Yesterday following the morning service a dear and faithful brother approached me at the door. In his customarily intense way, he looked me in the eyes and thanked me for the sermon. He expressed his appreciation for how the gospel was present throughout the exposition. Then he moved from appreciation to loving critique. Not about the sermon, but about my posts on Ferguson-related themes. He asked if I thought the gospel should run throughout Christian comments and responses to Ferguson.
Of course, I agreed. We are gospel people. We ought always make the gospel plain. He leaned in a little tighter and asked if I thought I’d done that. My honest answer was “no.” Not because I don’t believe in the gospel’s constant relevance, but because I believe escapist appeals to “the gospel” actually allow Christians to forsake Christian responsibility to be engaged socially and politically in remedying injustice in this life.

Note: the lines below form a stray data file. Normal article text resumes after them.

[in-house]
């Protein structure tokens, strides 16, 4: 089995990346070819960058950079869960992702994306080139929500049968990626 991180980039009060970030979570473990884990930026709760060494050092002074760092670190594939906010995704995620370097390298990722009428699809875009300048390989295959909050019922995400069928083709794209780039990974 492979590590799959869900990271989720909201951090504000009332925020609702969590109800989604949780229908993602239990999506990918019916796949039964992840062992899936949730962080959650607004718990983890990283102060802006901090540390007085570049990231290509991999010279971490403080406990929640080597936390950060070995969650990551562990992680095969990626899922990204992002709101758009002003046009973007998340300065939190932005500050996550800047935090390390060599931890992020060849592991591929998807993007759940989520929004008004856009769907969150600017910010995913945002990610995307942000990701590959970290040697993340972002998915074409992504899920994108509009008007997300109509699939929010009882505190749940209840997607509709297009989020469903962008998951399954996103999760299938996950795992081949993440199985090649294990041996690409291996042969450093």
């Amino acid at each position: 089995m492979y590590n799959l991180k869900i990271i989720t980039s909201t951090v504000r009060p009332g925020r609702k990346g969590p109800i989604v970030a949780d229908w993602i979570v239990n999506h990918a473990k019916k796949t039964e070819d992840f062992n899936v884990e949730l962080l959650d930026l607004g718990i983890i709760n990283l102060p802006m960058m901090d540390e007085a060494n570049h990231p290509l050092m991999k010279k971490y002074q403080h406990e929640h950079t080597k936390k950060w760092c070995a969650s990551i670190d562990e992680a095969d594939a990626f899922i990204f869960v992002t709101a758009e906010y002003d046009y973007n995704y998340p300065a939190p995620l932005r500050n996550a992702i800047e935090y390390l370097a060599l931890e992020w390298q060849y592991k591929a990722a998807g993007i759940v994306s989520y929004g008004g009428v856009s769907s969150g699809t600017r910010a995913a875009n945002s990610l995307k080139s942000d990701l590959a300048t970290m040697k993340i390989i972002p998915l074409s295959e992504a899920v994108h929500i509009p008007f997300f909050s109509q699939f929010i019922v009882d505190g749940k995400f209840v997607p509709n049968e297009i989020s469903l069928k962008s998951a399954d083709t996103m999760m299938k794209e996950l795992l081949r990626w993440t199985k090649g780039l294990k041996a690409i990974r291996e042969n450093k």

A few other people were beginning to bunch up in the line, so my brother graciously moved on. I think we both knew the conversation wasn’t finished. For my part, I’ve been thinking since then of how to speak about the gospel in a way that’s rooted and applied. When I told my wife about the conversation she looked at me with that “I’ve been telling you that” look. So, here goes. An attempt to apply the gospel in actionable ways to these Ferguson—Staten Island—Cleveland—New York kinda times we’re in. 8 Continue reading →